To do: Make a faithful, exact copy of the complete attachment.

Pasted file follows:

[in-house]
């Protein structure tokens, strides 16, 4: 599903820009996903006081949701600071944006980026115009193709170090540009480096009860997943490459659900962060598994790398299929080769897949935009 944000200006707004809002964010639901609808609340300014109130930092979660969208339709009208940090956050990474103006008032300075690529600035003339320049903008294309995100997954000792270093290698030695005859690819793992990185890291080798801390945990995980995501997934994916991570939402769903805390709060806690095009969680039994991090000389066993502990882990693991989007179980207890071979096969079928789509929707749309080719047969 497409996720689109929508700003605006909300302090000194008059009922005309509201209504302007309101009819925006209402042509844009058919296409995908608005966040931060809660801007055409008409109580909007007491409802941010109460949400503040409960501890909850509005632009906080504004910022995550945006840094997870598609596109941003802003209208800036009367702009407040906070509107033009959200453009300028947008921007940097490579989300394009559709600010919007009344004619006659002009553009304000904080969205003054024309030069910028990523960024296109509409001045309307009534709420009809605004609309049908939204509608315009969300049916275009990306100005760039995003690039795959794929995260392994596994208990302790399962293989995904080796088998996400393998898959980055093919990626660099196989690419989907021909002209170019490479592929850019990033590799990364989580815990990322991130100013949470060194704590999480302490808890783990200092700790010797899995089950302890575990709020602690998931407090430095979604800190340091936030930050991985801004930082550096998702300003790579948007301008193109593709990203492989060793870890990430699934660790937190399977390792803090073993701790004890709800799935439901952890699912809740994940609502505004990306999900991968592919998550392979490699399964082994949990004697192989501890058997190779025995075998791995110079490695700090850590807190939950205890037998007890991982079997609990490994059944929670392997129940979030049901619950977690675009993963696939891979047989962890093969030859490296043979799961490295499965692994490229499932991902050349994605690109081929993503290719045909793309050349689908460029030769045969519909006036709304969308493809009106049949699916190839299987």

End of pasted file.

[in-house]
């Protein structure tokens, strides 16, 4: 599903820009996903006081949701600071944006980026115009193709170090540009480096009860997943490459659900962060598994790398299929080769897949935009 944000200006707004809002964010639901609808609340300014109130930092979660969208339709009208940090956050990474103006008032300075690529600035003339320049903008294309995100997954000792270093290698030695005859690819793992990185890291080798801390945990995980995501997934994916991570939402769903805390709060806690095009969680039994991090000389066993502990882990693991989007179980207890071979096969079928789509929707749309080719047969 497409996720689109929508700003605006909300302090000194008059009922005309509201209504302007309101009819925006209402042509844009058919296409995908608005966040931060809660801007055409008409109580909007007491409802941010109460949400503040409960501890909850509005632009906080504004910022995550945006840094997870598609596109941003802003209208800036009367702009407040906070509107033009959200453009300028947008921007940097490579989300394009559709600010919007009344004619006659002009553009304000904080969205003054024309030069910028990523960024296109509409001045309307009534709420009809605004609309049908939204509608315009969300049916275009990306100005760039995003690039795959794929995260392994596994208990302790399962293989995904080796088998996400393998898959980055093919990626660099196989690419989907021909002209170019490479592929850019990033590799990364989580815990990322991130100013949470060194704590999480302490808890783990200092700790010797899995089950302890575990709020602690998931407090430095979604800190340091936030930050991985801004930082550096998702300003790579948007301008193109593709990203492989060793870890990430699934660790937190399977390792803090073993701790004890709800799935439901952890699912809740994940609502505004990306999900991968592919998550392979490699399964082994949990004697192989501890058997190779025995075998791995110079490695700090850590807190939950205890037998007890991982079997609990490994059944929670392997129940979030049901619950977690675009993963696939891979047989962890093969030859490296043979799961490295499965692994490229499932991902050349994605690109081929993503290719045909793309050349689908460029030769045969519909006036709304969308493809009106049949699916190839299987």